Put simply - it depends. There's no simple answer because all maintenance plans are different depending on the dealer or provider who is issuing the coverage. That's why it's always of the utmost importance that you're clear exactly what your specific plan actually covers before you agree to take out the policy.

Maintenance plans are generally designed to cover the cost associated with service items. Your vehicle needs an annual service to keep it operating properly. As a part of that service, certain things will need to be replaced, such as the engine oil, brake fluid, oil, fuel and air filters and other ancillaries.

Your maintenance plan should cover those costs. It should also cover the replacement of any parts that break or need replacement due to the age and condition of the vehicle. All machines need parts replaced as they grow older, and your maintenance plan will help cover the cost of replacement parts usually to a set amount.

What are the benefits?

The benefit of a maintenance plan is, naturally, that you have some assistance with the running costs of your vehicle. How much use this is to you depends on the vehicle that you've bought.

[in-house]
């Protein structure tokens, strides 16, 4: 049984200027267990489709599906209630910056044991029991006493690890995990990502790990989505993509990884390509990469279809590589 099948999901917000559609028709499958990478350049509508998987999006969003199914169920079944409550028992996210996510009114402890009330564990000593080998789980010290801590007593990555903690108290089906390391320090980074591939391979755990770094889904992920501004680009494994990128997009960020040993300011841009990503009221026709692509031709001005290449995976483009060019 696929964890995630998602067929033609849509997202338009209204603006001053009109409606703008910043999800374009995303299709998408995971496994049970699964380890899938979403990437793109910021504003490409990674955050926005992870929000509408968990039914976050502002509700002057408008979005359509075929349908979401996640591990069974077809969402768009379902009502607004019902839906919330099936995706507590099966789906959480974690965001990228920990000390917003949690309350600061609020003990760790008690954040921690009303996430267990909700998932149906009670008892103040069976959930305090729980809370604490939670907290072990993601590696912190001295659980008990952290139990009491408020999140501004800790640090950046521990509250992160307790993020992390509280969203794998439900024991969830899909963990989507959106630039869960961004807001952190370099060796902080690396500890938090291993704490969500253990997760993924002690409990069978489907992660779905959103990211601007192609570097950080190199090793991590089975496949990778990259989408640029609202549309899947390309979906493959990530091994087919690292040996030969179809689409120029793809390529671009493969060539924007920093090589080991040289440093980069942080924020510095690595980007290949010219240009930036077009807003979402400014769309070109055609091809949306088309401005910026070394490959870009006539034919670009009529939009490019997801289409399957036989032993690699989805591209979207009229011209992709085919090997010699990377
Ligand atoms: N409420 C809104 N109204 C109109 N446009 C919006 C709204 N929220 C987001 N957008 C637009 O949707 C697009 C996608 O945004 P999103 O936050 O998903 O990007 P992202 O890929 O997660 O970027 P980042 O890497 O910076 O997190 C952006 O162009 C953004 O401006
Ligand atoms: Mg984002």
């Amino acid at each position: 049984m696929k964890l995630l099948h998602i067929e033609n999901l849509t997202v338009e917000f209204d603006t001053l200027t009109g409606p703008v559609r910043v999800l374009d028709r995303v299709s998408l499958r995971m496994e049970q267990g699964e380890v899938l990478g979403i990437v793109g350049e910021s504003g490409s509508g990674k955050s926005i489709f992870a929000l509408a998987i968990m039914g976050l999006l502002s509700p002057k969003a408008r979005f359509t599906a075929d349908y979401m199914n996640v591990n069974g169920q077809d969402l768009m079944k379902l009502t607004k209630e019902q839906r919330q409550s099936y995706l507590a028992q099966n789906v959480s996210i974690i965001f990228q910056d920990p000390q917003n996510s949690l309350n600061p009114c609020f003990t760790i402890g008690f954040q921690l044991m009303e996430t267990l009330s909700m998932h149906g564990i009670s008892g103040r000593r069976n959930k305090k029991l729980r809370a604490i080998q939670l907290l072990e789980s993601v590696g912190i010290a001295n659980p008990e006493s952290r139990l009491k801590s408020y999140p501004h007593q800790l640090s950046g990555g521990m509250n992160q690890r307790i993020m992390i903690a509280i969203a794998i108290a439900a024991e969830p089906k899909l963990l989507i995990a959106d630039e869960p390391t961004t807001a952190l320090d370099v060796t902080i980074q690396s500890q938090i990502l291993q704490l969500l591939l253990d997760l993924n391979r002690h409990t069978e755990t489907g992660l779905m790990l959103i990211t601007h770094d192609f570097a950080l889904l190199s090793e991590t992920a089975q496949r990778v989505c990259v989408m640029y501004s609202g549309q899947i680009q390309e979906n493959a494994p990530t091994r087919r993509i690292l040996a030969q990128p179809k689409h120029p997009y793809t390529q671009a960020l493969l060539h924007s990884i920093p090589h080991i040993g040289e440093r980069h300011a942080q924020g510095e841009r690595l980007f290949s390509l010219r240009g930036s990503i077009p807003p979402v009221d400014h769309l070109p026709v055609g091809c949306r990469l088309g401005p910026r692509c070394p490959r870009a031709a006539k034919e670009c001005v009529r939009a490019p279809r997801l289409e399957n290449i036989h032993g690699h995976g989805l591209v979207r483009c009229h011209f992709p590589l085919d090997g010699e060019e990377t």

For example, if you have a small, simple family hatchback it's likely going to be reliable, cheap to service, and parts should be relatively inexpensive. In which case, a maintenance plan might not be that helpful. This changes if you have bought a larger, more complex, or generally more luxurious vehicle.

As vehicles are growing more and more complicated with every new model, there is more risk that potentially expensive fixes are going to be required through the life of the vehicle. Similarly, if you buy a vehicle from a premium brand, then you have to account for the associated expense of parts.

If you're thinking of buying a larger, more complicated, or more luxurious vehicle, then a maintenance plan is a great investment to help lower the overall cost of ownership.

Do you need a maintenance plan?

It depends on you, the vehicle you choose, and how you drive it. If you rely on your vehicle then a maintenance plan can be helpful in ensuring it's more affordable to keep it reliable. Similarly, if you're buying a more complicated vehicle, a maintenance plan will make it more affordable to keep on the road.